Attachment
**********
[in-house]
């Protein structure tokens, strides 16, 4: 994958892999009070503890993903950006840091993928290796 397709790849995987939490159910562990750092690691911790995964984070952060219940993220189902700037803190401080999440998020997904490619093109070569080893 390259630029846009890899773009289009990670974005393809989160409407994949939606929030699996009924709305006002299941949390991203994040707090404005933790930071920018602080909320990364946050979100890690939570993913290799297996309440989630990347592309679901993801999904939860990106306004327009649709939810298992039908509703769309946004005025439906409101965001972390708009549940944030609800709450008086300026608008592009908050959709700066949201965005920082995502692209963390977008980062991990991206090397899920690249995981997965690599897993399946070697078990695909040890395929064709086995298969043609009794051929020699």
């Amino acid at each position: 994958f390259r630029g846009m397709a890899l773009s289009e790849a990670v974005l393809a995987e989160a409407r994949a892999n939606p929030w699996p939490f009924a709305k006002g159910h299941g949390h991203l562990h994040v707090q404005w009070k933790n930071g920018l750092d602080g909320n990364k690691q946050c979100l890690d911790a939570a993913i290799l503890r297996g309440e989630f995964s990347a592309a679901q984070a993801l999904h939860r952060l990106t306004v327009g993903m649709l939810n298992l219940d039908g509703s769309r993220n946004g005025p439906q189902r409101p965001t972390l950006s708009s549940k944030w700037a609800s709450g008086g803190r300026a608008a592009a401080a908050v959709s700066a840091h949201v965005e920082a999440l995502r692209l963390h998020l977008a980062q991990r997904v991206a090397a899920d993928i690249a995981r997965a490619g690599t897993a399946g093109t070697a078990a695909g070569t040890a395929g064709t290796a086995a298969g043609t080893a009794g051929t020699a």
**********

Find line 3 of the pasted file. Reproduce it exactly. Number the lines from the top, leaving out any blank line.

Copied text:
């Amino acid at each position: 994958f390259r630029g846009m397709a890899l773009s289009e790849a990670v974005l393809a995987e989160a409407r994949a892999n939606p929030w699996p939490f009924a709305k006002g159910h299941g949390h991203l562990h994040v707090q404005w009070k933790n930071g920018l750092d602080g909320n990364k690691q946050c979100l890690d911790a939570a993913i290799l503890r297996g309440e989630f995964s990347a592309a679901q984070a993801l999904h939860r952060l990106t306004v327009g993903m649709l939810n298992l219940d039908g509703s769309r993220n946004g005025p439906q189902r409101p965001t972390l950006s708009s549940k944030w700037a609800s709450g008086g803190r300026a608008a592009a401080a908050v959709s700066a840091h949201v965005e920082a999440l995502r692209l963390h998020l977008a980062q991990r997904v991206a090397a899920d993928i690249a995981r997965a490619g690599t897993a399946g093109t070697a078990a695909g070569t040890a395929g064709t290796a086995a298969g043609t080893a009794g051929t020699a």